FORBES – In the past twelve months, growth stage venture capital firm Insight Venture Partners has made some confident investments from its multi-billion dollar fund. Managing director Jeff Horing took some time to speak with FORBES about the firm’s overall strategies and its ardent belief in software and internet companies.
Earlier this year Insight, whose successes include investments in Tumblr and Twitter, put $200 million into enterprise mobile device management company AirWatch. Several months later the firm invested another $25 million in the Atlanta-based firm. So far 2013 also saw Insight lead an $80 million round for software analytics firm, New Relic; $53 million on market data firm, SR Labs; $27.5 million on development training company and, this time last year, participated in a $225 million venture round for online sports merchandise retailer Fanatics.
Insight’s AirWatch play came down to some basic observations of macro-level trends that point to a need for companies to secure their mobile devices, Horing explained. “The shift in organizations is moving very quickly from feature phones that have very limited security risk to basically computers in your hand where people are bringing their own devices, usually mixing with personal—it’s a huge opportunity for productivity but at the same time creating a tremendous amount of potential security risk.”
Before pulling the trigger, Insight looked through three top players in mobile security and management, including Mobile Iron and Good Technology. “AirWatch represented, we thought, the most interesting product technology out there,” Horing said. “It had a hosted, fast solution that really scaled to the enterprise very nicely.” Horing himself had also been familiar with the company’s management team when it was running Manhattan Associates. AirWatch, a decade old company, is up to about 1,000 employees.
Insight’s current fund is a little over $2.5 billion and the firm sees past borders when looking for ways to spend it. About 60% of Insight’s investments are within the U.S. but not necessarily in firms based in the traditional tech hubs. “We thrive on businesses that are started outside of Silicon Valley,” says Horing. “We perceive it as an opportunity.” Silicon Valley’s glut of investment capital leaves other parts of the country under-served and, if reports of growing tech and startup communities are true, investors would do well to look beyond Northern California or New York’s Silicon Alley to find winners.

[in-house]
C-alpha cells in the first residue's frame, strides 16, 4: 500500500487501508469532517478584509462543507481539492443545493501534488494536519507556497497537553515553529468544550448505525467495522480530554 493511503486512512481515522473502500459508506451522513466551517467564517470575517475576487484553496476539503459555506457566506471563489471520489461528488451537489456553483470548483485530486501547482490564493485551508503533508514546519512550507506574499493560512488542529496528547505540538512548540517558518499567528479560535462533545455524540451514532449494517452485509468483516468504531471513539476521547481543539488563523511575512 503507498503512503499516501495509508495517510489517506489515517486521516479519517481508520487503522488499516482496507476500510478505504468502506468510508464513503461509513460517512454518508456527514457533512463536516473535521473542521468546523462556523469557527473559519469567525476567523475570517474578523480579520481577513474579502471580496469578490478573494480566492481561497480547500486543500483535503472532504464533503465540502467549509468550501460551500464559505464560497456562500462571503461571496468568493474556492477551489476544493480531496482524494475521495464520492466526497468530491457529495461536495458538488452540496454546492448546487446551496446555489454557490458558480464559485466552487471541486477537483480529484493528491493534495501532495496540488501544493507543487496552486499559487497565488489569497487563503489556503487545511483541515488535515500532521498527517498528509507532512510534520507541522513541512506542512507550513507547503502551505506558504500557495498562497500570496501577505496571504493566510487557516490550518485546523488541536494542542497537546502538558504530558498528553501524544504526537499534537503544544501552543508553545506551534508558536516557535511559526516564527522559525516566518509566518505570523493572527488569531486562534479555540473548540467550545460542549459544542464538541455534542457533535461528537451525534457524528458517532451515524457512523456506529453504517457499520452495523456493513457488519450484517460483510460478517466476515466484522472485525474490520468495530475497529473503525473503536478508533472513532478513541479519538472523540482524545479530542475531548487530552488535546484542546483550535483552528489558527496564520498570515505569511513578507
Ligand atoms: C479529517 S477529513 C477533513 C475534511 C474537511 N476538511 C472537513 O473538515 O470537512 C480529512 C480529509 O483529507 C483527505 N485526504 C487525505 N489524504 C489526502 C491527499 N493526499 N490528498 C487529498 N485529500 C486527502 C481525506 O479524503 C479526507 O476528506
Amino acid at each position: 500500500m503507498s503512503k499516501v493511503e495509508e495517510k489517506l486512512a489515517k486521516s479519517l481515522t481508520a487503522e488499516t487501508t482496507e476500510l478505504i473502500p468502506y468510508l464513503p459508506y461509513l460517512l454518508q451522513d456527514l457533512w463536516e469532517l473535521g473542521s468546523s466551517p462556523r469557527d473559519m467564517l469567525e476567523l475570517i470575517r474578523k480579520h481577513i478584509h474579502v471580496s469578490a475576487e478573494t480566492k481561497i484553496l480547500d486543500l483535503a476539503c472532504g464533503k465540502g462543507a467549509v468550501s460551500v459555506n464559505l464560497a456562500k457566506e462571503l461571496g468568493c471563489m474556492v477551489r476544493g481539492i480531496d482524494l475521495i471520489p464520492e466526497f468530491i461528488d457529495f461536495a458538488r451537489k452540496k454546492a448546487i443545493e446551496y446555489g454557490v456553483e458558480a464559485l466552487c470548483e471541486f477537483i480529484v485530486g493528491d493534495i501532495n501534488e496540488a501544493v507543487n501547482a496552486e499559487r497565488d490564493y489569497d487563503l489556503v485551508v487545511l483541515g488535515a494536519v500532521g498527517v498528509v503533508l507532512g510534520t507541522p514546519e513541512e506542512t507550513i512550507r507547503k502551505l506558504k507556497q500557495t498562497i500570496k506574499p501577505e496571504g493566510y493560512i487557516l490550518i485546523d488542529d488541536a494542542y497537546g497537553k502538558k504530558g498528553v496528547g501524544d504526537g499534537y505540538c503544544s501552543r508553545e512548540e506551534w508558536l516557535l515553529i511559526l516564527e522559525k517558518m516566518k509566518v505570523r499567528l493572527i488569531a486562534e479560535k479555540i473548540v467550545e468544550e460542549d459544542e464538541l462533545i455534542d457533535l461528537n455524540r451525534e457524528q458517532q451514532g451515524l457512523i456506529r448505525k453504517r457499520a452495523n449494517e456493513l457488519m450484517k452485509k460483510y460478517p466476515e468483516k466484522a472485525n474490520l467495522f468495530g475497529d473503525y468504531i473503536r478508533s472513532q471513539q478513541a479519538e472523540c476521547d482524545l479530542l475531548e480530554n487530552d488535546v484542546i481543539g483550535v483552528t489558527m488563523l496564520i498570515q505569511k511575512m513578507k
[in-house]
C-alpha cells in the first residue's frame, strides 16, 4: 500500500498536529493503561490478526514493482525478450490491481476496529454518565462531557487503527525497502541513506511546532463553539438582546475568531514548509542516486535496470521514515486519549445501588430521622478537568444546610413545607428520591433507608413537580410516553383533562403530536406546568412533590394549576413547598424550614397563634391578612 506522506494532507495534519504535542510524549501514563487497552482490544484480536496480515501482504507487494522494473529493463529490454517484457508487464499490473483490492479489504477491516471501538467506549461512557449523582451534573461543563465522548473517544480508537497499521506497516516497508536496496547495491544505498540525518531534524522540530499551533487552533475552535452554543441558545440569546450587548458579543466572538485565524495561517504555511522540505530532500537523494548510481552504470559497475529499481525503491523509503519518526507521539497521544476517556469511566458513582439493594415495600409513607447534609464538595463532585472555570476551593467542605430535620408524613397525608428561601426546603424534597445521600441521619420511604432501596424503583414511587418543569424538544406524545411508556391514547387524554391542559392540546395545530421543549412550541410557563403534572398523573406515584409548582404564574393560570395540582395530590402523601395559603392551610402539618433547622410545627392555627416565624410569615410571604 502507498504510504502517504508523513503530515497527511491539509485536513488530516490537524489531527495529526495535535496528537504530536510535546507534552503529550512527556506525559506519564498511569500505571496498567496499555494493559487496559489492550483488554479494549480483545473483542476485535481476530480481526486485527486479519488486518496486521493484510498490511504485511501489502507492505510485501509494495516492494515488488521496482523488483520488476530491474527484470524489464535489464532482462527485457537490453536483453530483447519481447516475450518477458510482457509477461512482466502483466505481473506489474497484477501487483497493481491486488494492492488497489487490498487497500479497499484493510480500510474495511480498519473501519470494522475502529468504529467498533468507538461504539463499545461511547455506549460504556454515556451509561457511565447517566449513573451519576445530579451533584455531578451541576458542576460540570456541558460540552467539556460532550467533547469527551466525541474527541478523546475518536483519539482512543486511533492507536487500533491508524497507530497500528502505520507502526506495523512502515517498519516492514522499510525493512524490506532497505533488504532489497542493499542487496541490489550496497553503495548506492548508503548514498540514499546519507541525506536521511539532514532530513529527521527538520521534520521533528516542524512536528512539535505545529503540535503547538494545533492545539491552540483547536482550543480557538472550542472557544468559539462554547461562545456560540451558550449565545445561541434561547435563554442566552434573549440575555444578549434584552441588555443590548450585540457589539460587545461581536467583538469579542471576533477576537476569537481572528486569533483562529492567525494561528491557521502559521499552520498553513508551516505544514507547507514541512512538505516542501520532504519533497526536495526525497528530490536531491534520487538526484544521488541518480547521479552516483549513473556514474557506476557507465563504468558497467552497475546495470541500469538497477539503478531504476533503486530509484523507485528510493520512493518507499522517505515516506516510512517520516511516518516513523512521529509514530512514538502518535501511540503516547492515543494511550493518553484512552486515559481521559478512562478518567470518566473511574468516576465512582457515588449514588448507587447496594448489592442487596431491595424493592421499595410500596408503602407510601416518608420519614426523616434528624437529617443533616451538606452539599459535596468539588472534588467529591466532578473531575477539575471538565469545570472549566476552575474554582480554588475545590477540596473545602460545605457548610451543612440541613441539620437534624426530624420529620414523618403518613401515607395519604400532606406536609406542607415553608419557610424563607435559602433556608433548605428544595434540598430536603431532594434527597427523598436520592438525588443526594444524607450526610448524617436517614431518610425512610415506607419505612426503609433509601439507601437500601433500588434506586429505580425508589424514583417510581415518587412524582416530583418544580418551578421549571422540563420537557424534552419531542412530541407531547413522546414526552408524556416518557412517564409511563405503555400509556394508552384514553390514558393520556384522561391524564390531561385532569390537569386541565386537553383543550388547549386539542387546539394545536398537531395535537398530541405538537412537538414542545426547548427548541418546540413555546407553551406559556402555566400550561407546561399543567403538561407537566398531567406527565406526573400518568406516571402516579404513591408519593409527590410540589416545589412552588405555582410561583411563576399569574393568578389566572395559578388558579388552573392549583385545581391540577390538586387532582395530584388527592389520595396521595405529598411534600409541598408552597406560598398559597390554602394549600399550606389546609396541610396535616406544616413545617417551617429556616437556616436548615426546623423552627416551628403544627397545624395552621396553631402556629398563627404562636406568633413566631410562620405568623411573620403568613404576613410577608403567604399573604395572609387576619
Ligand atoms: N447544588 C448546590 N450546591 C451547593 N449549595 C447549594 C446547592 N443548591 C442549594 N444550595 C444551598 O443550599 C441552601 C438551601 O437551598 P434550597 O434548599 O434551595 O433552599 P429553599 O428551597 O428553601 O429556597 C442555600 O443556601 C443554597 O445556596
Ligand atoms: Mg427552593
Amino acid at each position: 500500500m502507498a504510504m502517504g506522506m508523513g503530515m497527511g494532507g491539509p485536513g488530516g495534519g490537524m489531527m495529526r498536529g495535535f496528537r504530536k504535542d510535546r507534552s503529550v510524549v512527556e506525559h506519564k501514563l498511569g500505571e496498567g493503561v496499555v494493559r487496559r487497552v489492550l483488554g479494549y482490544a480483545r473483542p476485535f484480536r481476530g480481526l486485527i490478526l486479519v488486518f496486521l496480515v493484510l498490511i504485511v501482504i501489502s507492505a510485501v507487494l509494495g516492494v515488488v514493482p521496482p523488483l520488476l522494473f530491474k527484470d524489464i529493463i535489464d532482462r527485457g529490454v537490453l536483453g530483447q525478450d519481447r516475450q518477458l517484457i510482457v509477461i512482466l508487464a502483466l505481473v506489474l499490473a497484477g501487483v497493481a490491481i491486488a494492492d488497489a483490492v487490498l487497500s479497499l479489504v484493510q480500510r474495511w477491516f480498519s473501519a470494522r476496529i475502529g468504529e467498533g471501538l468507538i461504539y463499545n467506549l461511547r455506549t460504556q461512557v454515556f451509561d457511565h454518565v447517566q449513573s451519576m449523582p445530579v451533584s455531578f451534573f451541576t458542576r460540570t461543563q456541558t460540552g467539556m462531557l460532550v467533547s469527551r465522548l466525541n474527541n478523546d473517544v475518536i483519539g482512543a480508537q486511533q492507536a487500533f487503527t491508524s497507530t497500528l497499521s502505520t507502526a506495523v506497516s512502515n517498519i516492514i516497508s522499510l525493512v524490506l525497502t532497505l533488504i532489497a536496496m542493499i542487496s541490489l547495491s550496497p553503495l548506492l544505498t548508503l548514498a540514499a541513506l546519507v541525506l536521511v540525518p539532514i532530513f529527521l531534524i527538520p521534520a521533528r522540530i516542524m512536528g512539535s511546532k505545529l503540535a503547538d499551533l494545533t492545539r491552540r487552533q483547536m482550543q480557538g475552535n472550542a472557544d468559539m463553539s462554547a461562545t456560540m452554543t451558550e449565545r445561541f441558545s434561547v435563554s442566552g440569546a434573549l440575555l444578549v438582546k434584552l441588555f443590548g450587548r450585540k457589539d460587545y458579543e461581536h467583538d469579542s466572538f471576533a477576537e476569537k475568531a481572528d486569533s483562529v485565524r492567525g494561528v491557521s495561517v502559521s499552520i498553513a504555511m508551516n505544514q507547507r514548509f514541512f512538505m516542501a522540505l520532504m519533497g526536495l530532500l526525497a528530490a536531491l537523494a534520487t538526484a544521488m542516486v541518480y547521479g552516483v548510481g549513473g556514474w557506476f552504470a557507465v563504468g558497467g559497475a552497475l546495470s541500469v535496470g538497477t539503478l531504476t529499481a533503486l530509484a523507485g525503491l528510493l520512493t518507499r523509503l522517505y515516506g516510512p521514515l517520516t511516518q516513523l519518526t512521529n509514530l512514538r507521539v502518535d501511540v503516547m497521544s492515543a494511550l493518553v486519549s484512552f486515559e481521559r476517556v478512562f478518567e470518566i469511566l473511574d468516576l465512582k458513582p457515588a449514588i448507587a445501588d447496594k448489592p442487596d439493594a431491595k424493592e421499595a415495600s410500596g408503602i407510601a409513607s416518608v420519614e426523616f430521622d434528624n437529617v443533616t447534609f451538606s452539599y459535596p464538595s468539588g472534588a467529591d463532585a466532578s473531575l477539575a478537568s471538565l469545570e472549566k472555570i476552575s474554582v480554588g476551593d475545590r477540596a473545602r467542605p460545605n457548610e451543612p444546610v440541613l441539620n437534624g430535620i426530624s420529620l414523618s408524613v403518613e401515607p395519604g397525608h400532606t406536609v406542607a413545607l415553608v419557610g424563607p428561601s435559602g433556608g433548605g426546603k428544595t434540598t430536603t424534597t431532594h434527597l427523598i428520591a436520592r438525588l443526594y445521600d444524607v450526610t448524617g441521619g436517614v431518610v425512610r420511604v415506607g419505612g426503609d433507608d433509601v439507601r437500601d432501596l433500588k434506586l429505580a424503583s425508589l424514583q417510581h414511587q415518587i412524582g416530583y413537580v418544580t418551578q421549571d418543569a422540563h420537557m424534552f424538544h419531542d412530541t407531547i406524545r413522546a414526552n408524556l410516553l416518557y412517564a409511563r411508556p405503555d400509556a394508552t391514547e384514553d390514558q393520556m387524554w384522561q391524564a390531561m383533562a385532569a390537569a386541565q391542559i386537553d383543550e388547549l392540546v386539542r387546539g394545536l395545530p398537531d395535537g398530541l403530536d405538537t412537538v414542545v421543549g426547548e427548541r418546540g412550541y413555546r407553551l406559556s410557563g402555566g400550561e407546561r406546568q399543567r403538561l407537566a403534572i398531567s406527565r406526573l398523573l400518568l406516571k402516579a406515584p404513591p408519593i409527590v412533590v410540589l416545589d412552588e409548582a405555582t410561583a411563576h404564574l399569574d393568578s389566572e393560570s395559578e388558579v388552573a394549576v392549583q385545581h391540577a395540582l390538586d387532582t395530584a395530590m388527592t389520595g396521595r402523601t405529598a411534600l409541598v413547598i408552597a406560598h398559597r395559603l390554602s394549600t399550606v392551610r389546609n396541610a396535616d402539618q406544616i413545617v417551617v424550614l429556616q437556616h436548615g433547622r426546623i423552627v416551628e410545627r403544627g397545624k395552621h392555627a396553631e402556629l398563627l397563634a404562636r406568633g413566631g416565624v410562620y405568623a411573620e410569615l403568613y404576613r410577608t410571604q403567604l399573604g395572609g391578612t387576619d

“We’ve invested in Tulsa, we’ve invested in Southern California, we invest everywhere,” said Horing. Lately, from a new company perspective, New York, Southern California and Texas are on Insight’s radar screen as fast growing hubs.
A couple of gems from Insight’s international portfolio include Brazil’s trip scheduler HotelUrbano.com, Swiss ecommerce platform Studio Moderna; Swiss IT automation firm Kaseya; France’s Photobox and UK-based Trivago, which was recently purchased by Expedia.
Last year’s investment into Florida-based Fanatics saw Insight sink $225 million into the sports apparel retailer, alongside Bank of America and Andreessen Horowitz. The firm had been familiar with the original company, Football Fanatics, which was sold to GSI Commerce, then Ebay then back to GSI’s Michael Rubin. “It’s probably one of the most attractive ecommerce sectors out there,” Horing said. “It’s a licensed model business so you have a good dynamic of having a finite number of people with limited ability to unabashedly discount things. By definition the people who shop there are fanatics, truly, they really care about sports so there’s a lot of passion behind the site.”
On The Horizon
Software as a service is going to continue to be a focus for Insight in the near future. “There’s more velocity in terms of growth,” Horing said. One force in that category is the tendency of enterprises to outsource services and maintain more mission-critical features outside of their firewalls.
Consumer internet services gives Insight a cautious pause (despite having enjoyed the benefits of Tumblr’s exit) but the potential for profit is too compelling to ignore. “You can’t beat the growth rates of some of these companies,” Horing said. “The adoption curve of these companies is riveting.”